Kevin Collins, Jack Parker, Ben Smith, Ron Wilson and Scott Young will be enshrined into the United States Hockey Hall of Fame as the class of 2017.
“Each of the inductees has contributed in extraordinary fashion to the growth and development of hockey in our country,” said USA Hockey president Jim Smith in a statement. “The members of the class of 2017 have positively impacted the game, from the grassroots to the highest levels, through playing, coaching and officiating. We very much look forward to formally enshrining each of them into the U.S. Hockey Hall of Fame later this year.”
Parker coached 1,484 games at the NCAA Division I level with Boston University over 40 seasons and won 897 of them, amassing a .643 winning percentage, three national championships, 11 conference titles and 21 Beanpot crowns. He retired after the 2012-13 season as one of only three coaches to be named a three-time recipient of the Spencer Penrose Award as NCAA Division I Coach of the Year (1975, 1978, 2009). Upon his departure from the coaching ranks, Parker had the third most victories in NCAA history, the fourth best winning percentage among NCAA Division I coaches with more than 1,000 games behind the bench, and the most wins at one school (897).
Smith served as head coach of the U.S. Olympic Women’s team in 1998, 2002 and 2006, leading Team USA to the first-ever gold medal in women’s hockey at the 1998 Winter Olympic Games.
The son of a U.S. Senator, Smith was a standout player at Harvard in the late 1960s. After graduation, he served as an assistant coach at UMass while also coaching high school hockey in Gloucester. He eventually became an assistant coach at Yale, where he served for five seasons before joining Parker’s coaching staff at BU.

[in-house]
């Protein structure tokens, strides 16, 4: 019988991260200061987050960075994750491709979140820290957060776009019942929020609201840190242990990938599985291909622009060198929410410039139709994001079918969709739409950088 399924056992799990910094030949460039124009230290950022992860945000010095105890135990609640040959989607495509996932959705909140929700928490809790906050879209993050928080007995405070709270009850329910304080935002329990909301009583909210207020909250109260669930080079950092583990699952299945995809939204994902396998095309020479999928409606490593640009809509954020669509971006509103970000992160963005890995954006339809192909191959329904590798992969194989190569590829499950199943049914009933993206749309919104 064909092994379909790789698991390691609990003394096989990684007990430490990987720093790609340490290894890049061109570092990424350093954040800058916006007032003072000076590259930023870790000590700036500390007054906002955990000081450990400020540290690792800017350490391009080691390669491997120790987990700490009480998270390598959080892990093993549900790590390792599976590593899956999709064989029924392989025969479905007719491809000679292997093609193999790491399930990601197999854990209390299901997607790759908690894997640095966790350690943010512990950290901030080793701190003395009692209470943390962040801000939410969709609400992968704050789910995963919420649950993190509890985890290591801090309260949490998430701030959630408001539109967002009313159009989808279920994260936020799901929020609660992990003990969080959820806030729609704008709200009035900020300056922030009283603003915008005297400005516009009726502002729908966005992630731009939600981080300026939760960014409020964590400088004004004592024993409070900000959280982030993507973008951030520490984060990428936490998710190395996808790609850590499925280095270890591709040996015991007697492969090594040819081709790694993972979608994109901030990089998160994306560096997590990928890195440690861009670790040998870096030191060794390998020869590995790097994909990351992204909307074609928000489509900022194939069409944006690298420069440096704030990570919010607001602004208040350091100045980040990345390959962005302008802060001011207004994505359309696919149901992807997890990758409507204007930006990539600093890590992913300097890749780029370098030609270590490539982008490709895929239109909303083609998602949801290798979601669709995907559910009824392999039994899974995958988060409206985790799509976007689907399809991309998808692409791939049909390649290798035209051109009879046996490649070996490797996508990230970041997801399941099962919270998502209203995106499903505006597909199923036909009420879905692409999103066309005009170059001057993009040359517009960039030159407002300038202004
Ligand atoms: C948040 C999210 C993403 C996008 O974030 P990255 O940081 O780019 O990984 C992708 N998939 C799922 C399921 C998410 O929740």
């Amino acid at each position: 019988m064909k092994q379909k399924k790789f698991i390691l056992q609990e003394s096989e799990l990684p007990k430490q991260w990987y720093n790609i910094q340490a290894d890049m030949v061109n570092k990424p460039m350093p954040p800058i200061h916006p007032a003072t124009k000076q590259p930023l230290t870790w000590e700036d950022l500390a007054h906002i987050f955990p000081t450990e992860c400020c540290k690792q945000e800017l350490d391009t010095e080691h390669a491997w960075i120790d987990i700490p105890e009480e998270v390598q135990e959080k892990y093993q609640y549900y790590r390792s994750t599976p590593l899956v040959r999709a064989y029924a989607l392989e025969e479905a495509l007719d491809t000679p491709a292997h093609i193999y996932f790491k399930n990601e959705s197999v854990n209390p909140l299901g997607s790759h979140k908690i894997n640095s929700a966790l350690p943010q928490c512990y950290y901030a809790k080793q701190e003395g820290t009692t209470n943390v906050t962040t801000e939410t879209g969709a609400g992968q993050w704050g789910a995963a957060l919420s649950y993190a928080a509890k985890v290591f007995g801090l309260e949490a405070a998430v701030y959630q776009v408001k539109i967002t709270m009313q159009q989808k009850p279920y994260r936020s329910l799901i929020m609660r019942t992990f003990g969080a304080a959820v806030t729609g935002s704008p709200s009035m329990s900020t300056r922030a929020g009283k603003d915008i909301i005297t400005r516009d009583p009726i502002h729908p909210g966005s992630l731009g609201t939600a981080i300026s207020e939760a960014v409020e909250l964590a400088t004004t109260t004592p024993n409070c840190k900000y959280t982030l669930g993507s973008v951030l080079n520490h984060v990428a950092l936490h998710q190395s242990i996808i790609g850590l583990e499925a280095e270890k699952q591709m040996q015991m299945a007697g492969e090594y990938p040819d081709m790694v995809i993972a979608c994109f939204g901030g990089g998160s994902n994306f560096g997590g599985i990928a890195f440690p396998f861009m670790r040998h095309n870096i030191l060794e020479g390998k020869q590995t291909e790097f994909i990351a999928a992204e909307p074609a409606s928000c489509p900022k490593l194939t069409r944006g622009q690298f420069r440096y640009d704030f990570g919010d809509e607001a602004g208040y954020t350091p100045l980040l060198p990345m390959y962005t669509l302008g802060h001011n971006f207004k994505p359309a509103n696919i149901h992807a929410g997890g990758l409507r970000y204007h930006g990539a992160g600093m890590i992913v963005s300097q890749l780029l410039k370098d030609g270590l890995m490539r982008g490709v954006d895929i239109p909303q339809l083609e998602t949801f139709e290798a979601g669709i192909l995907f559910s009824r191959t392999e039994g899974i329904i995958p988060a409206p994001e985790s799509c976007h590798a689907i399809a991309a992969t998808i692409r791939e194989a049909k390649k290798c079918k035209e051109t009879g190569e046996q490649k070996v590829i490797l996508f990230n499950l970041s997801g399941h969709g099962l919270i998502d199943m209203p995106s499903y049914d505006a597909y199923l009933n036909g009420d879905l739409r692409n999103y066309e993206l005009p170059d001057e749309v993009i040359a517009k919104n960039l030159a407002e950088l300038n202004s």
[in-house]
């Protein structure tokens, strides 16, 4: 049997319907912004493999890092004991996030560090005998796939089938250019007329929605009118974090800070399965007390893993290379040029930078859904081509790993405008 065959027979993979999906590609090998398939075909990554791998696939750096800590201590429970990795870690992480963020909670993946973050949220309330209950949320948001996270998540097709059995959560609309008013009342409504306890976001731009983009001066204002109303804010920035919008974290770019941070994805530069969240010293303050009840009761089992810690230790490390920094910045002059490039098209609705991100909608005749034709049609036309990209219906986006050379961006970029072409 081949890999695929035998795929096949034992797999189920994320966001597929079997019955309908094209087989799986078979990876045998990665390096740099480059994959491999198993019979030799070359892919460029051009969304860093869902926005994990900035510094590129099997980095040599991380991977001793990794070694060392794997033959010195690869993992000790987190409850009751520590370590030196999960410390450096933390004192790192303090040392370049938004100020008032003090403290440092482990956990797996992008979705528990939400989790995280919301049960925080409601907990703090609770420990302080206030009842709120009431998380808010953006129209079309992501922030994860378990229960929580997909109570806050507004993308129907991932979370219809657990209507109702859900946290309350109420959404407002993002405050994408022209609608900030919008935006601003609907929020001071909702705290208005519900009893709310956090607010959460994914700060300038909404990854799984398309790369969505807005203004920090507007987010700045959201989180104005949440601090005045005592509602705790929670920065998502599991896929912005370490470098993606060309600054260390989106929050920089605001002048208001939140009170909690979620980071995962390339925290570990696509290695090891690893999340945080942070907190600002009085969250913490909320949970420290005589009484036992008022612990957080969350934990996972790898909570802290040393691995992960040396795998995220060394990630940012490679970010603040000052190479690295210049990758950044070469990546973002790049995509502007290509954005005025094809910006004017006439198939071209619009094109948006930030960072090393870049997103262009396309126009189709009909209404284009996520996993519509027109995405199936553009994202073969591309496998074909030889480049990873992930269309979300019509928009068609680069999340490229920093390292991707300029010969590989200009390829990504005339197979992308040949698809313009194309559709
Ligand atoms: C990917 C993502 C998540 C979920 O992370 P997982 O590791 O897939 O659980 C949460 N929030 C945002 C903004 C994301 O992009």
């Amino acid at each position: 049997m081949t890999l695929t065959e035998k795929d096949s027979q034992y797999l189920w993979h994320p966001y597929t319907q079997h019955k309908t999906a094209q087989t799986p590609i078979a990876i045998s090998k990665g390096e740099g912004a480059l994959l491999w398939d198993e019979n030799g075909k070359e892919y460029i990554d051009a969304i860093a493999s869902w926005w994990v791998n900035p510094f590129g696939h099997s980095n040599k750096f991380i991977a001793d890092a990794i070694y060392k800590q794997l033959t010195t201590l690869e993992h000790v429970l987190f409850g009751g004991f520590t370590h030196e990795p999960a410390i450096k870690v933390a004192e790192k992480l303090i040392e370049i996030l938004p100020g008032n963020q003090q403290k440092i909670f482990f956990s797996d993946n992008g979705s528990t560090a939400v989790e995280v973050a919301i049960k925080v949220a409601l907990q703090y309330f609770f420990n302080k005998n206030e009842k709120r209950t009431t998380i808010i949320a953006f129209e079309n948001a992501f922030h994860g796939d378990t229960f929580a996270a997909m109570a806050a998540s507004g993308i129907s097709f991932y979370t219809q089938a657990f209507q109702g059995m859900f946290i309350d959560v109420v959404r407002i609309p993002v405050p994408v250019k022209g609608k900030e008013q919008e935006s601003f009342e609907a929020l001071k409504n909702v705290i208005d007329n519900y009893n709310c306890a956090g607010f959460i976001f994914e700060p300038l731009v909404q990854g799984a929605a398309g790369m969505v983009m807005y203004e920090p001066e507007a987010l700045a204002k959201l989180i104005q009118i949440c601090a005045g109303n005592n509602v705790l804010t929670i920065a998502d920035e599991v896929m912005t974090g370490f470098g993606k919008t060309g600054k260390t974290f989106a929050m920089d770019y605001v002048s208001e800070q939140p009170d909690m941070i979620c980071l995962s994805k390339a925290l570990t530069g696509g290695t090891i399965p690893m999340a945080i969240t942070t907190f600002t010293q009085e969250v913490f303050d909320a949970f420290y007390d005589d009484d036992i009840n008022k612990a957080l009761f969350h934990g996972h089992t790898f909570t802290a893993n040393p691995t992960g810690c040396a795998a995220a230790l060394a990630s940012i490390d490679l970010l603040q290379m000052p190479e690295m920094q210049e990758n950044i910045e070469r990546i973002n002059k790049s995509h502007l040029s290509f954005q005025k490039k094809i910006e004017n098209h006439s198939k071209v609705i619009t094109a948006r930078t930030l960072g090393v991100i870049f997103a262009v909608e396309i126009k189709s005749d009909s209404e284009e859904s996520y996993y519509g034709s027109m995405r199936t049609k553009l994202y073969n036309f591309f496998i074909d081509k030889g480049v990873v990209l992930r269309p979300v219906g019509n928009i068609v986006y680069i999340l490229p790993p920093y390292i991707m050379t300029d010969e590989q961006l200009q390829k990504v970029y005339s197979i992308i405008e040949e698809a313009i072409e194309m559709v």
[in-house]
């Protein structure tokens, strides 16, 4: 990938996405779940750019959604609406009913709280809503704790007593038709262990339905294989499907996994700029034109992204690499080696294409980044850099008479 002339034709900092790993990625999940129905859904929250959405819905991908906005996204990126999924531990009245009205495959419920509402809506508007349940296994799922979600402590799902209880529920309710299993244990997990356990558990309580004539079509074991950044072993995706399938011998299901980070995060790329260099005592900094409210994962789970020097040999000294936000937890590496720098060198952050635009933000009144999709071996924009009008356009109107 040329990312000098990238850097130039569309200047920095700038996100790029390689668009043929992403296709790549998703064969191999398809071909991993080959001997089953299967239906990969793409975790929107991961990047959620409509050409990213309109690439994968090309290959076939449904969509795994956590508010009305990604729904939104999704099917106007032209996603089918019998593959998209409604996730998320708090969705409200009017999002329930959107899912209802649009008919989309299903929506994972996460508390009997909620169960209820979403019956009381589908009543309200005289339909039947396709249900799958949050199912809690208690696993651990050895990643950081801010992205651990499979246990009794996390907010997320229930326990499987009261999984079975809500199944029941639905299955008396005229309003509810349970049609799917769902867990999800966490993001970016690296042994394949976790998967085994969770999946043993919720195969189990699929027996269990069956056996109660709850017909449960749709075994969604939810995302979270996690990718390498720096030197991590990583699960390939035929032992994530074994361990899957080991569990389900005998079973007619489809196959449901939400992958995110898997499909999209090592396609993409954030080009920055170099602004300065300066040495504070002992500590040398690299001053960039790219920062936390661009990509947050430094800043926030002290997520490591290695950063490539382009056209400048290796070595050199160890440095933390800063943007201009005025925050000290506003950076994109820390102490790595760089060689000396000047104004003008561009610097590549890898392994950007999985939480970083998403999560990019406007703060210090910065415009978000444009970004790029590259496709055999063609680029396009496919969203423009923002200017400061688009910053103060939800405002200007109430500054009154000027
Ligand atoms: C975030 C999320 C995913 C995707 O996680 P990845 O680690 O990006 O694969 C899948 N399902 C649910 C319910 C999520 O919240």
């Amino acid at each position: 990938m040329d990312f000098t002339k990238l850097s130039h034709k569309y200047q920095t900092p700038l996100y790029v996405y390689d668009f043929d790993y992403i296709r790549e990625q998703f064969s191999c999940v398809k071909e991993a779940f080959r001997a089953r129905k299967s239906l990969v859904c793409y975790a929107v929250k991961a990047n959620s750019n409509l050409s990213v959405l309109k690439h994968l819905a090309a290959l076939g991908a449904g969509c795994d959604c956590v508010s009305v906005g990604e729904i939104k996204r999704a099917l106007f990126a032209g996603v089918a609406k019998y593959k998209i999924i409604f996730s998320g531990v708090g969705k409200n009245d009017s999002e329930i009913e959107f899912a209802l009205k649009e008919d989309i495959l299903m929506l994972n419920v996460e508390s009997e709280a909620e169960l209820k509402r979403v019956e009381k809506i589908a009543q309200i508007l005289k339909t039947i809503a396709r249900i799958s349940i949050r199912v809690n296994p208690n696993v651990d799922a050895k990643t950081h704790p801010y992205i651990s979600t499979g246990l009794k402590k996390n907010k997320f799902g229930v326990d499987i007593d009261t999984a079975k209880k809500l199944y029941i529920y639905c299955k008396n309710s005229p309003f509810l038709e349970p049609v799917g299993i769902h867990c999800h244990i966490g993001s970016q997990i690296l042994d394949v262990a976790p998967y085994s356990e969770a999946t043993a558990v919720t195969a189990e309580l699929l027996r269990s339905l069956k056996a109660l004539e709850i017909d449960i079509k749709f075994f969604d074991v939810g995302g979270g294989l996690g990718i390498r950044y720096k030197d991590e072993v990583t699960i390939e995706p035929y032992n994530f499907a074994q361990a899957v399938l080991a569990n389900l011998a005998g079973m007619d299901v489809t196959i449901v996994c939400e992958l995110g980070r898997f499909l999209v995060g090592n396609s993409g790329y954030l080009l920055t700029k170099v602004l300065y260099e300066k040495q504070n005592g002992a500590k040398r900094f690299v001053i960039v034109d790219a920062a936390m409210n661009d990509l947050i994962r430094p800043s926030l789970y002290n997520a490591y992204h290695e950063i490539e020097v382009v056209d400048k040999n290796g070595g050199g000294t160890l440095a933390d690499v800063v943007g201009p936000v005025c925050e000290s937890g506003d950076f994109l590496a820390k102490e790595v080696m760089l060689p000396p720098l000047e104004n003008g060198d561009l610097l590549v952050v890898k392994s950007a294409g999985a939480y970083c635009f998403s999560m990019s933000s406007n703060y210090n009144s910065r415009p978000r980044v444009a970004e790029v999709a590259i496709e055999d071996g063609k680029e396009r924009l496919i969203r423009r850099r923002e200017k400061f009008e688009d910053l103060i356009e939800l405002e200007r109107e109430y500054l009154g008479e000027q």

Smith was also a head coach at Dartmouth and Northeastern.
Wilson, who is the all-time winningest American head coach in NHL history, amassed 648 regular-season coaching victories and currently ranks No. 10 among all NHL coaches in career victories, having served as head coach with Vancouver, Anaheim, Washington, San Jose and Toronto over 15 full seasons.
As a player, Wilson made his mark professionally with the Toronto Maple Leafs and the Minnesota North Stars, but he’s perhaps best known in his native Rhode Island as a two-time All-America selection with Providence. As a sophomore, he was named ECAC Player of the Year after leading the nation in points (87).
Young spent 17 seasons in the NHL, winning two Stanley Cup championships (1991-Pittsburgh, 1996-Colorado) while amassing 342 goals and 415 assists in 1,181 regular-season games. The former Terrier ranks No. 15 among all American players in NHL games played, No. 12 in goals and No. 20 in points.
After the conclusion of his playing career, which included NHL stops with Hartford, Pittsburgh, Quebec, Colorado, Anaheim, St. Louis and Dallas, Young returned to his native Massachusetts, where he served as a youth and high school hockey coach and as director of hockey operations at Boston University. He is now an assistant coach with the Terriers.
Collins is just the second individual to be enshrined as an on-ice official. He worked 28 years in the NHL (1977-2005), including 12 appearances in the Stanley Cup Finals, and also played at American International, where he was a three-time letter-winner.
The date and location of the 2017 U.S. Hockey Hall of Fame induction ceremony, which will include the formal induction of the class of 2017 and the presentation of the Lester Patrick Trophy, will be revealed later this summer.